• The first part of the paper provides an overview of economic fundamentals in Asia on the eve of the crisis, with emphasis on current account imbalances, quantity and quality of financial overlending,' banking problems, and composition, maturity and size of capital inflows. (worldcat.org)
  • productive
  • This article expounds the traditional Marxist theory of the contradiction between forces and relations of production, overproduction of capital and economic crisis, and the process of crisis induced restructuring of productive forces and production relations into more transparently social, hence potentially socialist, forms. (libcom.org)
  • framework
  • An all-inclusive concept of capital also provides a framework for determining how closely the private and public sectors of an economy come to an optimum in investing in each of the sources of income streams. (encyclopedia.com)
  • forms
  • This concept treats all sources of income streams as forms of capital. (encyclopedia.com)
  • These sources include not only such material forms as natural resources and reproducible producer and consumer goods and commodities but also such human forms as the inherited and acquired abilities of producers and consumers. (encyclopedia.com)
  • instead here it is the product of specific processes of mobilisation of finance capital and information technology that set out to create internet platforms to claim and reorganise old forms of work. (criticallegalthinking.com)
  • This exposition provides a point of departure for an "ecological Marxist" theory of the contradiction between capitalist production relations and forces and the conditions of production , under-production of capital and economic crisis, and the process of crisis-induced restructuring of production conditions and the social relations thereof also into more transparently social, hence potentially socialist, forms. (libcom.org)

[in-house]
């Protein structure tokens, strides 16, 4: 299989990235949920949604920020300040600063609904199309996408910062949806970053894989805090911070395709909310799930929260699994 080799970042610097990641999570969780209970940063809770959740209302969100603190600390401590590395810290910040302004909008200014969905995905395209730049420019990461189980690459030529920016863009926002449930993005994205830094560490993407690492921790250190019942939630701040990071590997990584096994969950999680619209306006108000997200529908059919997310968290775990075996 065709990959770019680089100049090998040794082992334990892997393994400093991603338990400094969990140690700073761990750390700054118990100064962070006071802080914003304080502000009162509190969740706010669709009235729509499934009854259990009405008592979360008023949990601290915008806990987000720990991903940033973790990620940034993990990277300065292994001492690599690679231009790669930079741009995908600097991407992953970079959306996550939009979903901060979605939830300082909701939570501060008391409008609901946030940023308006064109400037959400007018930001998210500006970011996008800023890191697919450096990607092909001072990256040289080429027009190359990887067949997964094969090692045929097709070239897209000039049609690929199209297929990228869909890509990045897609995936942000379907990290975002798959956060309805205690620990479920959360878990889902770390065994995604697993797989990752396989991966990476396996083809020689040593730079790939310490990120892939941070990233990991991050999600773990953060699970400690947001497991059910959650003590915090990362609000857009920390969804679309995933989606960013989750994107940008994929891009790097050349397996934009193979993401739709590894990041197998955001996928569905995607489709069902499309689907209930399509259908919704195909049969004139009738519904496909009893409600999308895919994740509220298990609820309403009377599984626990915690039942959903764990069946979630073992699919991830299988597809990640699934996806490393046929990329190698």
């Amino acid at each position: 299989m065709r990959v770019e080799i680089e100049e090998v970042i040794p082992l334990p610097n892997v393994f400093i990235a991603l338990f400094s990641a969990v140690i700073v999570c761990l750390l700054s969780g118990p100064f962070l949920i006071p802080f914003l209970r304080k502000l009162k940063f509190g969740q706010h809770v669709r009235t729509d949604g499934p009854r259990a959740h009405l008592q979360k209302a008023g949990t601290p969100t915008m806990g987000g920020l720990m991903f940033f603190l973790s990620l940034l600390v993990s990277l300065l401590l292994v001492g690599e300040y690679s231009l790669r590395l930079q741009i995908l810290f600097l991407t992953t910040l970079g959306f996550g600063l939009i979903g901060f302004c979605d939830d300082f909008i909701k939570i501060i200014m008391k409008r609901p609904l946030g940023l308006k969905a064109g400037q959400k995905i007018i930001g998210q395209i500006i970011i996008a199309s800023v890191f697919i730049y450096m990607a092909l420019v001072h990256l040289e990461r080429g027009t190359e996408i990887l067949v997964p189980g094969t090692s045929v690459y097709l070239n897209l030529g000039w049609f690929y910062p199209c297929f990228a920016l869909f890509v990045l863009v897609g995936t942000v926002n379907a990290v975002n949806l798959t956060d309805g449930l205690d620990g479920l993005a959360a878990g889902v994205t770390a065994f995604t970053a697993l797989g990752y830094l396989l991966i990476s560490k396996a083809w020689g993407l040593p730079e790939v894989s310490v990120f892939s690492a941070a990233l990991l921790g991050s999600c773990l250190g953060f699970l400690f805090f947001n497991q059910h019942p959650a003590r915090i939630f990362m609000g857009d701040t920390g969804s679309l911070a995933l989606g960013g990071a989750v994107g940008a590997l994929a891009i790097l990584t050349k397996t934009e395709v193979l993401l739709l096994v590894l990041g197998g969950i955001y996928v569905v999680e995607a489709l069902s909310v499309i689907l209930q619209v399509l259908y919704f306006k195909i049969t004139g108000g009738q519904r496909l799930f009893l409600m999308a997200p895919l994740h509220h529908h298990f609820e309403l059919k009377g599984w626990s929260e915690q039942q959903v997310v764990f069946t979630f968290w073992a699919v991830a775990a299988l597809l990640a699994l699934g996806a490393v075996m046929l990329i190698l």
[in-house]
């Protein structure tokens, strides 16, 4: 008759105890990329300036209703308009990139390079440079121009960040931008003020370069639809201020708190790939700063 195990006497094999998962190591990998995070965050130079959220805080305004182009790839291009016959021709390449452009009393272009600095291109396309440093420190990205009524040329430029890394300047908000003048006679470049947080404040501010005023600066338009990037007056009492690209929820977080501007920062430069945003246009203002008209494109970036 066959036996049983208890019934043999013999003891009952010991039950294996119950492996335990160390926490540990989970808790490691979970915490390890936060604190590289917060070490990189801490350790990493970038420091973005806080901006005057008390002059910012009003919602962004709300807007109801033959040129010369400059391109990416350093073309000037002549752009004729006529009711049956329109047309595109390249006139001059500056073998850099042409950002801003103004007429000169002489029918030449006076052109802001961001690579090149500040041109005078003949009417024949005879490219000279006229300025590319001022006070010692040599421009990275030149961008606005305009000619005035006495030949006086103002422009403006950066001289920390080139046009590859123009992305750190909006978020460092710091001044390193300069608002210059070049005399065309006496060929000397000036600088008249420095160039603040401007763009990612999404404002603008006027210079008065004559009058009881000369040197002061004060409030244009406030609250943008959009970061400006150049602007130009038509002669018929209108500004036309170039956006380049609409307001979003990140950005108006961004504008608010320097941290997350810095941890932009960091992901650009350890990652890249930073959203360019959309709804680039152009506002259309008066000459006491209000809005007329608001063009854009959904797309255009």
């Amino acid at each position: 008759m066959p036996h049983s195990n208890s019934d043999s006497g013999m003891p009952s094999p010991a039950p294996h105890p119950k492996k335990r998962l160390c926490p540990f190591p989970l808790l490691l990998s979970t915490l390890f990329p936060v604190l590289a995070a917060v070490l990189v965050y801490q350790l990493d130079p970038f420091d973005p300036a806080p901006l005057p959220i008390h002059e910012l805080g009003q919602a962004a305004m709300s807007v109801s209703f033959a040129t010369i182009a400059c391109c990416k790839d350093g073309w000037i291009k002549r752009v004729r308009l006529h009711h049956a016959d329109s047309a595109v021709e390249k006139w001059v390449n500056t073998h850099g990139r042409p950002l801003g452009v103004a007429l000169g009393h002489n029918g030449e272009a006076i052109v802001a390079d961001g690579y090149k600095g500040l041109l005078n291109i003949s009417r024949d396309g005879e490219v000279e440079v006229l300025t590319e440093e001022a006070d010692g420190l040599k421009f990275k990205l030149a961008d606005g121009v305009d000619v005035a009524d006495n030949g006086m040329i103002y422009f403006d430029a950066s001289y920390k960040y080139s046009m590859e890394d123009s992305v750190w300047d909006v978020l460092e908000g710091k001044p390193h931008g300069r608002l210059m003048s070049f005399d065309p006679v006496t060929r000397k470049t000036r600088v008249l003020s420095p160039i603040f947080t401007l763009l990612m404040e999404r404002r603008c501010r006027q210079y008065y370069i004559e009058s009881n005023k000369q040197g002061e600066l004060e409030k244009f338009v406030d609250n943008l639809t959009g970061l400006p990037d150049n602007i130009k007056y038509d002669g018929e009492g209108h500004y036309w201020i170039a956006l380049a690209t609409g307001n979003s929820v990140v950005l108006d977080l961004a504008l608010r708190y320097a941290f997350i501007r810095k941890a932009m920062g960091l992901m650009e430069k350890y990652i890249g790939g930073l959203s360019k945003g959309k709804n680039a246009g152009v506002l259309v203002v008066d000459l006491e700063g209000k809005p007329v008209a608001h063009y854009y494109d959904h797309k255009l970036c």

• The governments of almost all developing countries are facing the long-term twin problems of capital shortages and high fiscal debts, resulting from their attempts to modernize the state forms and economic and financial relations left by colonialism or copied from western political culture. (monthlyreview.org)
  • firms
  • According to him, technology is a product acquired by these types of firms by means of "learning by doing" process. (hindawi.com)
  • In response to this gap, this study will empirically examine the relationships between human capital, capabilities and competitive advantage of professional service firms in the Hong Kong, China and Taiwan regions. (scribd.com)
  • made
  • The researchers, however, lament the high turnover rate of appointed program managers, which has made it quite difficult to provide and see through such advisory work, i.e. as they had to resume the process with each newly appointed team. (pep-net.org)
  • public
  • Lepak & Snell (2002) have already tried to measure the distinctiveness of human capital for the commercial and public organizations. (scribd.com)
  • different
  • Panel DOLS and FMOLS panel cointegrated regression models are exploited to detect the magnitude and sign of the cointegration relationship and compare the effect of these physical and human capital variables according to these two different country groups. (hindawi.com)
  • health
  • Persistent Organic Pollutants (POPs) are chemical substances that persist in the environment, bioaccumulate through the food web, and pose a risk of causing adverse effects to human health and the environment. (diva-portal.org)
  • contemporary
  • Study of the combination of the two processes in the contemporary world may throw light on the decline of traditional labor and socialist movements and the rise of "new social movements" as agencies of social transformation. (libcom.org)
  • studies
  • Inequality in Landownership, the Emergence of Human-Capital Promoting Institutions, and the Great Divergence ," Review of Economic Studies , Oxford University Press, vol. 76(1), pages 143-179. (repec.org)
  • According
  • Preindustrial cities, according to Sjoberg, are to be found in societies without sophisticated machine technology, where human and animal labour form the basis for economic production. (britannica.com)